Re­port that ru­ral Ire­land is dy­ing is hardly a shock but what will be done?

Bray People - - OPINION -

IN news that should come as a sur­prise to pre­cisely no-one, a new high-pro­file re­port has ‘re­vealed’ that ru­ral Ir­ish towns have been dec­i­mated since the re­ces­sion and many are dy­ing. The re­port car­ried out by the So­ci­ety of Char­tered Sur­vey­ors Ire­land has found that a ‘per­fect storm’ has ripped the heart out of many ru­ral towns and most are find­ing it im­pos­si­ble to re­cover.

Amongst their stark find­ings, the re­searchers be­hind the re­port found that a lack of lo­cal lead­er­ship and the ris­ing trend of outof-town re­tail de­vel­op­ments helped catal­yse the huge de­cline in ru­ral towns since the fi­nan­cial crash.

The ma­jor­ity of small Ir­ish towns were ill-pre­pared for the re­ces­sion, and with­out high-speed broad­band they are ham­strung in how they can re­cover, ac­cord­ing to the re­port by the So­ci­ety of Char­tered Sur­vey­ors Ire­land (SCSI).

While the re­port it­self was a wor­thy ex­er­cise, the re­ac­tion to it in Dublin me­dia cir­cles bor­dered on the bizarre.

The man­ner in which many na­tional print and broad­cast me­dia out­lets seized on the re­port’s find­ings sug­gests they have only just re­alised that ru­ral Ire­land may be suf­fer­ing.

It’s not as if the peo­ple who live in ru­ral Ir­ish towns haven’t been try­ing to high­light these ex­act is­sues for decades.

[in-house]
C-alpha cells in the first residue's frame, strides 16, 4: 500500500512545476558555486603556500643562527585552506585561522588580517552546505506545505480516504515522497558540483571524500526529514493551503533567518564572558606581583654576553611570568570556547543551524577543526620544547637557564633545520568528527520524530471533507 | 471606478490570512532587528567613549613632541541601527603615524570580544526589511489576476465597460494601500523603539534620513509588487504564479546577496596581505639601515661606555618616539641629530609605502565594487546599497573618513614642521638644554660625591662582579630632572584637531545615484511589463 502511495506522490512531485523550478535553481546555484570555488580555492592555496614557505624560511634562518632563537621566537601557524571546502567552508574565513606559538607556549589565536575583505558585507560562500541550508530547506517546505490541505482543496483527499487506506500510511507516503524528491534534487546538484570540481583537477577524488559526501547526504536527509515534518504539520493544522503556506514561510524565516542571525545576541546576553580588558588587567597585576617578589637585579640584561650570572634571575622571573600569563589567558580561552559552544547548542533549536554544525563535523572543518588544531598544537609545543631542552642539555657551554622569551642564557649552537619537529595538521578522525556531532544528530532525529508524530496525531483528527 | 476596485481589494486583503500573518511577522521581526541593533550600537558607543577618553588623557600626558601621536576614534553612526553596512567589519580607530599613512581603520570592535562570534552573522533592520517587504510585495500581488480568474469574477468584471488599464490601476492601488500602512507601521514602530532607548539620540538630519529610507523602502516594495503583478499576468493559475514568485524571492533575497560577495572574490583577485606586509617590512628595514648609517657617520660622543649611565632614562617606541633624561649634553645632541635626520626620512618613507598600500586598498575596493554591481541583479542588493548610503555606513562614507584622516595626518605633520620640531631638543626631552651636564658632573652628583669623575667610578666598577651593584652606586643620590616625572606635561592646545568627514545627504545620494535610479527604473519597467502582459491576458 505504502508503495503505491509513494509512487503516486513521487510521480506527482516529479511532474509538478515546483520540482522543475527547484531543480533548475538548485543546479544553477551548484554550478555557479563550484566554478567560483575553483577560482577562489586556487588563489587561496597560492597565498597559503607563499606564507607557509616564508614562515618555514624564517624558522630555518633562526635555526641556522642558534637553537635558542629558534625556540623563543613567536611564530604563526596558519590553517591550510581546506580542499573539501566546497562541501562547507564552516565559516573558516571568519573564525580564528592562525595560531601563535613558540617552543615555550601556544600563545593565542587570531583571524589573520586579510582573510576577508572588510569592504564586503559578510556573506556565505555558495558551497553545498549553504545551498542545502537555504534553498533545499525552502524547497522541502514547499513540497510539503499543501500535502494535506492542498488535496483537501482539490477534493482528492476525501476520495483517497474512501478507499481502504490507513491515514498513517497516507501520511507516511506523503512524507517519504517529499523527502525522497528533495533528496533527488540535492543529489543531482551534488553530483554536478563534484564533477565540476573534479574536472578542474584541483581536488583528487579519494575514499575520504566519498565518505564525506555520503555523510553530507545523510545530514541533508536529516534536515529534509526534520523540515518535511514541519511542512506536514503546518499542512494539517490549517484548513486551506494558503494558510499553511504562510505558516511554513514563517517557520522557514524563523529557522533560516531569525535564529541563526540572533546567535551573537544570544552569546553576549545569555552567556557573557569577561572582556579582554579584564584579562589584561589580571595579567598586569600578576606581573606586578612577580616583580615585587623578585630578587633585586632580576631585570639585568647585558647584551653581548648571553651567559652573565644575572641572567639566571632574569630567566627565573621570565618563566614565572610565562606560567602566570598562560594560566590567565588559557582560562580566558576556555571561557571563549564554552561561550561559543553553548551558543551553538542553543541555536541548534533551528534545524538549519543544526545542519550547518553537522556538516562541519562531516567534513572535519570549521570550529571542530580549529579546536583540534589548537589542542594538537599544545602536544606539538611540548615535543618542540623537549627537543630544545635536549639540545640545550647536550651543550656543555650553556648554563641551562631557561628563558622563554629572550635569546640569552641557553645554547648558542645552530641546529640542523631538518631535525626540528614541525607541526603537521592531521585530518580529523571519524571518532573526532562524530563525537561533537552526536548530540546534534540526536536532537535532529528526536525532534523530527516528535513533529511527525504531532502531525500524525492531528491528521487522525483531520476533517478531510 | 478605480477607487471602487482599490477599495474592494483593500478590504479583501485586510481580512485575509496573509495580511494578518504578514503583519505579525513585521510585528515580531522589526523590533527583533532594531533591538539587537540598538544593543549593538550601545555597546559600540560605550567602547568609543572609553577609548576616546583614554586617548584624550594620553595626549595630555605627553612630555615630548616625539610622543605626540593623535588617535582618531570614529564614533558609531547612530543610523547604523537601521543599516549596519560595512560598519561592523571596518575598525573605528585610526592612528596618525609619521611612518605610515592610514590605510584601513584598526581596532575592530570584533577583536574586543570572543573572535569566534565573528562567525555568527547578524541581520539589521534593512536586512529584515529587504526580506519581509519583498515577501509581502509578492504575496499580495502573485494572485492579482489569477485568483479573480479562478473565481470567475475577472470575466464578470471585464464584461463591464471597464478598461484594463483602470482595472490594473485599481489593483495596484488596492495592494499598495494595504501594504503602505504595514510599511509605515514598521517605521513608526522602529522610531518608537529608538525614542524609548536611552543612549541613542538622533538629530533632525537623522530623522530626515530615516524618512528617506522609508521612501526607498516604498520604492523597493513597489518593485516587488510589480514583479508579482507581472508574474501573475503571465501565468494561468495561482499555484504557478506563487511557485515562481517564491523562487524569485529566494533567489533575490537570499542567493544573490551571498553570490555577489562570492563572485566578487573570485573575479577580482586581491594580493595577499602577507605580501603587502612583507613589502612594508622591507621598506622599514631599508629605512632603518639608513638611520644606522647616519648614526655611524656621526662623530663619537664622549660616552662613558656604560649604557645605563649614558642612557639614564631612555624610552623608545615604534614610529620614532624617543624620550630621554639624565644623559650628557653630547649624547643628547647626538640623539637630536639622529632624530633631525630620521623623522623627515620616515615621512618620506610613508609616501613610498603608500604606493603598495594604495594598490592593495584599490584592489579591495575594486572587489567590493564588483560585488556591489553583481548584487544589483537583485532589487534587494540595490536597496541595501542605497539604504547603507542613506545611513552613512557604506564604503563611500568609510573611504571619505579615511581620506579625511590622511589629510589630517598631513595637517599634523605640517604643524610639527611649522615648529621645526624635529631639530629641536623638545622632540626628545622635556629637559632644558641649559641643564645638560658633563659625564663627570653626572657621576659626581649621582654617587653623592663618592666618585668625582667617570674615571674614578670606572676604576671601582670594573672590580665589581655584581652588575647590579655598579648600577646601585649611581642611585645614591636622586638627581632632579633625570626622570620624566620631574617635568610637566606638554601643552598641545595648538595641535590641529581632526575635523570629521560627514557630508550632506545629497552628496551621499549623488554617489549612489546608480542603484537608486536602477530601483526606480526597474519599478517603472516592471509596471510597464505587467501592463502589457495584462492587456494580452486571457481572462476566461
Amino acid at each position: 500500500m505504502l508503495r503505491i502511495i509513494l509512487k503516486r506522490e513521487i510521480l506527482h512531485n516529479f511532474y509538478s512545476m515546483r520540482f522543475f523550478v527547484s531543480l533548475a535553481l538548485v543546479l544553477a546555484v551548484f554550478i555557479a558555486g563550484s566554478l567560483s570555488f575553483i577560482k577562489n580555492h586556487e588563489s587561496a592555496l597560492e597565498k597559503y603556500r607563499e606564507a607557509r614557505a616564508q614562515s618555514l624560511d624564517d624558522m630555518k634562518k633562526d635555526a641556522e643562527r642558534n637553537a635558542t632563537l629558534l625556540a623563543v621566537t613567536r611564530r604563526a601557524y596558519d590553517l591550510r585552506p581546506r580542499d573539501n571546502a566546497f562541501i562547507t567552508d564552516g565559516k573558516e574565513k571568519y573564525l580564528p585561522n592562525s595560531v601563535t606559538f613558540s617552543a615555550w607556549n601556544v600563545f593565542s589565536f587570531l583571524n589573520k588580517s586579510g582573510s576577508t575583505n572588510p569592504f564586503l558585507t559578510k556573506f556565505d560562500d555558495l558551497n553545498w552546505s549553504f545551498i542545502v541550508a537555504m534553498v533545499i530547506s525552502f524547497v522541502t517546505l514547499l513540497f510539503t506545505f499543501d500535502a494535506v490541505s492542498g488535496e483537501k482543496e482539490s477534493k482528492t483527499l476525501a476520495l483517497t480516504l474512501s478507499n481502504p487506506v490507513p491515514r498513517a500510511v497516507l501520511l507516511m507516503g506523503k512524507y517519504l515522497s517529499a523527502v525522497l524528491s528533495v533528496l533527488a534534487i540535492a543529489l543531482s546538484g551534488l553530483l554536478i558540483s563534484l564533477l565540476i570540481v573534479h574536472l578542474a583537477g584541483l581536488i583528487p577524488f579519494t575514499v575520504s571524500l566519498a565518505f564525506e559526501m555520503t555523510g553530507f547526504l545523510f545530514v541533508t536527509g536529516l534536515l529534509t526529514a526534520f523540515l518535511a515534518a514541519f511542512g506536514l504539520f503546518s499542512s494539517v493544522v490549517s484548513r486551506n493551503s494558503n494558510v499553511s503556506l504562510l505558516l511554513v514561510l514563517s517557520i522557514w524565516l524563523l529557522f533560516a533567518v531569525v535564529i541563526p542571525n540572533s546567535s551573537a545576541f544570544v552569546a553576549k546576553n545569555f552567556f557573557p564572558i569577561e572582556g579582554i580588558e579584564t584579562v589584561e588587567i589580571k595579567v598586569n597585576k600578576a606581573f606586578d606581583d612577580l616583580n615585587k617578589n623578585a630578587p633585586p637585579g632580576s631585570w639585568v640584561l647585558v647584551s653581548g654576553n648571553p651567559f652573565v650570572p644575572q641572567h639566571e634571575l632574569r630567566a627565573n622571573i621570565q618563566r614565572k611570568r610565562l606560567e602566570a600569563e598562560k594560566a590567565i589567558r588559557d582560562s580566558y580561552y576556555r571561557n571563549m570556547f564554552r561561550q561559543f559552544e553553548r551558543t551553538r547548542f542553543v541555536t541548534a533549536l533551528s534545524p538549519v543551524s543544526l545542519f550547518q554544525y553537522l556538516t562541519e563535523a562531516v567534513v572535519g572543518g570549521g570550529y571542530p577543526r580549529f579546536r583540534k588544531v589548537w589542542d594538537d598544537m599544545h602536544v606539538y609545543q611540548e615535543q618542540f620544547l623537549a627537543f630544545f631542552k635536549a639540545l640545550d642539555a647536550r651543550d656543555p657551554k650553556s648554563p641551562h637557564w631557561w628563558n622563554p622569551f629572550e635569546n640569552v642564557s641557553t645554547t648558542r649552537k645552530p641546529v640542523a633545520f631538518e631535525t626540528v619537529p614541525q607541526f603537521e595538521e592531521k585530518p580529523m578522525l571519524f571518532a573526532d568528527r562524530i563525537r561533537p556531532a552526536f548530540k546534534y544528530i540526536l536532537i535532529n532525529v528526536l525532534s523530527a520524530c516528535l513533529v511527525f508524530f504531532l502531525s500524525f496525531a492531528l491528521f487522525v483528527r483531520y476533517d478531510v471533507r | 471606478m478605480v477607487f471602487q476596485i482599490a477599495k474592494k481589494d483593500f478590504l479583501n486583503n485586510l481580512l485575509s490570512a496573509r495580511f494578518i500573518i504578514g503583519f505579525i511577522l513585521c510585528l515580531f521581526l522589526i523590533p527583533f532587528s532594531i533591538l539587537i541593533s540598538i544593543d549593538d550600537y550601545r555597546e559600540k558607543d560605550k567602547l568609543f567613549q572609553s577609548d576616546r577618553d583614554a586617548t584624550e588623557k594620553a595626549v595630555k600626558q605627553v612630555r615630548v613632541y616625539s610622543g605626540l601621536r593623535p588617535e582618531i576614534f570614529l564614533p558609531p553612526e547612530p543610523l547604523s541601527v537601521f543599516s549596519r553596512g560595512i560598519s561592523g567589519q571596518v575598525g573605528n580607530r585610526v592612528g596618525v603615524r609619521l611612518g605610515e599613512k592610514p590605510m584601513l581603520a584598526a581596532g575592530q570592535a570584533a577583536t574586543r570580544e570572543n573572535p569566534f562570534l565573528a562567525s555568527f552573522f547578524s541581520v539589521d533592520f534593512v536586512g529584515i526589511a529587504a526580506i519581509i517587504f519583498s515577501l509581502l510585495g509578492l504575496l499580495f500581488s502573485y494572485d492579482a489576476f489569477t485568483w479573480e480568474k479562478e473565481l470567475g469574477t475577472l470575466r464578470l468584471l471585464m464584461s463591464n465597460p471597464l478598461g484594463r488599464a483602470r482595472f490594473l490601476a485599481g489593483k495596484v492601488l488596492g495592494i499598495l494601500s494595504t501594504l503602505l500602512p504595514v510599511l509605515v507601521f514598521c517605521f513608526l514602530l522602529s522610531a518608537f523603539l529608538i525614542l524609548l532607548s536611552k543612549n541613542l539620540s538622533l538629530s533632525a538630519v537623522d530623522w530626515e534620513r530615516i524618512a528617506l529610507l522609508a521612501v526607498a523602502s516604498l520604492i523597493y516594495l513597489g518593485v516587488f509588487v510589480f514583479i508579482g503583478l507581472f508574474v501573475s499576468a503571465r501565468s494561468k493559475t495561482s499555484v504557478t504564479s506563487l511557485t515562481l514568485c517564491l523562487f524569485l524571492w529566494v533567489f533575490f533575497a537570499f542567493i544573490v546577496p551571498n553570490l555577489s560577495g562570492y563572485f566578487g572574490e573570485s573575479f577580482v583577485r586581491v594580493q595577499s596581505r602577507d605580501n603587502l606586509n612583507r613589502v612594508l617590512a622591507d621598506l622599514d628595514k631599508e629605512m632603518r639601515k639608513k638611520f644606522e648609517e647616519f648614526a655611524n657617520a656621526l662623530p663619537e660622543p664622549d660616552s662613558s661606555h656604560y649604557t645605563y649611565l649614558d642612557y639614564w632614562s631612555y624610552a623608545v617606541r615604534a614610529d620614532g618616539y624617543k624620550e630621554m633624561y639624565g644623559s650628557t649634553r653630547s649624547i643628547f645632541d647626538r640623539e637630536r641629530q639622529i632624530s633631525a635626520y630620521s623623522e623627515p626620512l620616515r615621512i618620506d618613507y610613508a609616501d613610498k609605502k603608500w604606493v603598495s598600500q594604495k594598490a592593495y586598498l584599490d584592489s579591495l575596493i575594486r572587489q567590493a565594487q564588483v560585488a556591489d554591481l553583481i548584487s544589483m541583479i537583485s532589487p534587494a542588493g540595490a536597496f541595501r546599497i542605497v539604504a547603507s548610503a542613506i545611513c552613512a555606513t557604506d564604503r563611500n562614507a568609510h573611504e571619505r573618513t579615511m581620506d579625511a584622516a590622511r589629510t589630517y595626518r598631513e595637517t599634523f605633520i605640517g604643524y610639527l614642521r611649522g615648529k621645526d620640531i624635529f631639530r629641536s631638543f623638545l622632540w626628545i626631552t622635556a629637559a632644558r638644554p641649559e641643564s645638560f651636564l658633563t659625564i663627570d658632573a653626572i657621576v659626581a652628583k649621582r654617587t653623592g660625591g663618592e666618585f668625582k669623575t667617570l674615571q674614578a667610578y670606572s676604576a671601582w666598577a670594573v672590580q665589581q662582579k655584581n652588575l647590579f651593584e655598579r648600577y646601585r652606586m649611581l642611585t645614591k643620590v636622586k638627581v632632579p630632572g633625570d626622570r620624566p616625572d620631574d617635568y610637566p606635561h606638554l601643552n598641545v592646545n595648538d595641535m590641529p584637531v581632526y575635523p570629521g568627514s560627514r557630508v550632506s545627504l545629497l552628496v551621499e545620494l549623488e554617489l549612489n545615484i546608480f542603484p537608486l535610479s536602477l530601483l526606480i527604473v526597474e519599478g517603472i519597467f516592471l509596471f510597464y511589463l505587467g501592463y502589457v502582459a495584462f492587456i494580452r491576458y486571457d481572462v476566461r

The de­cline of ru­ral Ire­land is not break­ing news. It hasn’t hap­pened sud­denly and it dates back to long be­fore the re­ces­sion.

Many of the towns in­cluded in the re­port never re­ally felt the ben­e­fit of the boom and were in the eco­nomic dol­drums years be­fore the fi­nan­cial crash.

Again and again peo­ple have tried to raise the cri­sis fac­ing ru­ral Ire­land only to be ig­nored as the na­tional focus re­mained squarely on Dublin.

That fre­quently heard jibe about the two Ire­lands – in­side and out­side the Red Cow Round­about – didn’t come from nowhere.

In their re­port the SCSI iden­tify many prob­lems fac­ing small towns. These in­clude ex­ces­sive rates; high in­sur­ance costs; un­even pop­u­la­tion growth; high un­em­ploy­ment; poor broad­band; on­line com­pe­ti­tion and a lack of lo­cal lead­er­ship.

These dif­fi­cul­ties will be grimly fa­mil­iar to any­one try­ing to run a busi­ness in ru­ral Ire­land but it is nice that some­one in Dublin seems, fi­nally, to have no­ticed.

SCSI’s re­searchers do set out a roadmap for re­cov­ery, high­light­ing in clear terms what can and should be done to halt ru­ral Ire­land’s seem­ingly ter­mi­nal de­cline.

The rec­om­men­da­tions make for in­ter­est­ing read­ing and are very well thought out. Whether any­one in Gov­ern­ment will ever act on them is another mat­ter en­tirely.

Past ex­pe­ri­ence would, un­for­tu­nately, sug­gest that we shouldn’t hold out much hope. With a Gen­eral Elec­tion loom­ing we’ll likely be hear­ing an aw­ful lot about what the par­ties have done or will do for ru­ral Ire­land.

Peo­ple in ru­ral ar­eas have heard it all be­fore. They want ac­tion, not more empty plat­i­tudes.

Un­til then we can keep our­selves amused by wait­ing for the na­tional me­dia to learn that the Pope is Catholic and bears favour forests for their lava­to­rial needs.

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